Roth explains his viewpoint of his profession as a writer over the years to Martin Krasnik, an interviewer for the Guardian. "In my life I have had, in total, a couple of months of these completely wonderful days as a writer, and that is enough, Roth said. You know, it's a choice to be occupied with literature, like everything else is a choice. But you quickly identify with the profession. And that's the first nail in the coffin. Then you struggle across the decades to make your work better, to make it a bit different, to do it again and to prove to yourself that you can do it."
Roth continued to write and make his mark as one of the greatest authors of his time. His honors included a visit the White House in 2011, where former President Barack Obama presented him with the National Humanities Medal; a Man Booker International Prize (2011); a National Medal of Arts (1998) presented to him my former president Bill Clinton; and other awards.
On Tuesday, May 22, 2018, Philip Roth died of congestive heart failure in a Manhattan hospital at the age of 85, according to The New York Times' Charles McGrath.
Jewish History and Identity
- Goodbye, Columbus and Five Short Stories. Boston: Houghton Mifflin, 1959.
- The Counterlife. New York: Farrar, Straus, and Giroux, 1987.
- The Great American Novel. New York: Farrar, Straus, and Giroux, 1973.
- The Ghost Writer. New York: Farrar, Straus, and Giroux, 1979.
- Zuckerman Unbound. New York: Farrar, Straus, and Giroux, 1981.
- Our Gang. New York: Random House, 1971.
- Operation Shylock: A Confession. New York: Simon and Schuster, 1993.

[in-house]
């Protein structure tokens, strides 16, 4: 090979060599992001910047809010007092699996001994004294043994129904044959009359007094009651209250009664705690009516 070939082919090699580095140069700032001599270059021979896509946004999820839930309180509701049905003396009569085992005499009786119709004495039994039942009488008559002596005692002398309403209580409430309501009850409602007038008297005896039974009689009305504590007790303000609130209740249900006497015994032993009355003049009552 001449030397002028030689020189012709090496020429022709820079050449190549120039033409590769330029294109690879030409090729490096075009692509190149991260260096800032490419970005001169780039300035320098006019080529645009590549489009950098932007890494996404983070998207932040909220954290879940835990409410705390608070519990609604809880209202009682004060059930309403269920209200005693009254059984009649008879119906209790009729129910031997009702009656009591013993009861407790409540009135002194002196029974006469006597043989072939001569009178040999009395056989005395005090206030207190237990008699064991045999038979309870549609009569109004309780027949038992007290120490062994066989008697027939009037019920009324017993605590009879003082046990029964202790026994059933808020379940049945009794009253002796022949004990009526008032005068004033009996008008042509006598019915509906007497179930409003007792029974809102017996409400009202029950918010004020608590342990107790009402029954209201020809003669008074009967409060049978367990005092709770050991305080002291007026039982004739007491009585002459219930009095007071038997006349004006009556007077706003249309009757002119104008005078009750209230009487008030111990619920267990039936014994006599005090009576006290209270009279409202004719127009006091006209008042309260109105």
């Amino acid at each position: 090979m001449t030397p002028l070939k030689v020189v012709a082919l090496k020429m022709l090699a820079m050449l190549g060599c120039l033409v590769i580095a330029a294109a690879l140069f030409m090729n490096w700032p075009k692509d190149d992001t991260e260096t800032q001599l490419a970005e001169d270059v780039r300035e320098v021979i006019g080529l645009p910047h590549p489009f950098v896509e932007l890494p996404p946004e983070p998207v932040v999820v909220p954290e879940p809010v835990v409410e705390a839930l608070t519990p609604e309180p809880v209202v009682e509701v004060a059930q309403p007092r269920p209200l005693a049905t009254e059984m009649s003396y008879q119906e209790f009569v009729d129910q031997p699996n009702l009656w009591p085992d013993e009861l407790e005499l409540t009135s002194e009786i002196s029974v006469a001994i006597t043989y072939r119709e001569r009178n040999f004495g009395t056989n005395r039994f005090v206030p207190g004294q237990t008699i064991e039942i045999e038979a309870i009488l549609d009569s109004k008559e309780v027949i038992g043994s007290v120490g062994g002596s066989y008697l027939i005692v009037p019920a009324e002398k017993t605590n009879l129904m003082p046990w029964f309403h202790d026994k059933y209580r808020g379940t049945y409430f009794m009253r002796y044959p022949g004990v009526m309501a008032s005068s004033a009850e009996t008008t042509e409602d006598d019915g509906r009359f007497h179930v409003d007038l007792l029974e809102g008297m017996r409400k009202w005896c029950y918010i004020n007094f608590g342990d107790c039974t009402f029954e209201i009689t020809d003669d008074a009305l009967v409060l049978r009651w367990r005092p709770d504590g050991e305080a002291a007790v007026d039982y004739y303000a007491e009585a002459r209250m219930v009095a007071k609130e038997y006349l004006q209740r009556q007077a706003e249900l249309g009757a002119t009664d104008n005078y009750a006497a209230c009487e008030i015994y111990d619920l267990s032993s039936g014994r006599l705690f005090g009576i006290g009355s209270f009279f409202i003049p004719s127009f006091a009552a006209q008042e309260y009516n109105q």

- The Human Stain. New York: Houghton Mifflin, 2000.
- The Plot against America. New York: Houghton Mifflin, 2004.
- Portnoy's Complaint. New York: Random House, 1969.
- Sabbath's Theater. Boston: Houghton Mifflin, 1994.
- The Dying Animal. New York: Houghton Mifflin, 2001.
- Everyman. Boston: Houghton Mifflin, 2006.
- Exit Ghost. Boston: Houghton Mifflin, 2007.
- Indignation. Boston: Houghton Mifflin, 2008.
- The Humbling. Boston: Houghton Mifflin Harcourt, 2009.
- France, Alan W. "Reconsideration: Philip Roth's Goodbye, Columbus and the Limits of Commodity Culture." MELUS 15:4 (1998): 83-89.
- Helterman, Jeffrey. "Philip Roth." American Novelists Since World War II 2:1 (1978): 423-433.
- Kremer, S. Lillian. "Philip Roth." American Novelists Since World War II 173:5 (1996): 202-234.
- McGrath, Charles. Philip Roth, Towering Novelist Who Explored Lust, Jewish Life and America, Dies at 85. The New York Times. 22 May 2018. 23 May 2018. <https://www.nytimes.com/2018/05/22/obituaries/philip-roth-dead.html>.
- "Philip Roth." Gale Literary Databases: Contemporary Authors Online. 9 June 2011. 27 Sept. 2011.
- Pinsker, Sanford. "Philip Roth." Twentieth-Century American-Jewish Fiction Writers 28:1 (1984): 264-275.
- Rankine, Patrice D. "Passing as Tragedy: Philip Roth's The Human Stain, the Oedipus Myth, and the Self-Made Man." Critique 47:1 (2005): 101-113.
- Royal, Daryl Parker. "Postmodern Jewish Identity in Philip Roth's The Counterlife." Modern Fiction Studies 48:2 (2002): 422-423.
- Siegel, Ben. "The Myths of Summer: Philip Roth's The Great American Novel." Contemporary Literature 17:2 (1976): 171-190.
Photo Credit: "Photograph of Philip Roth." Photograph. Cropped to 4x3. Source: Online Resource.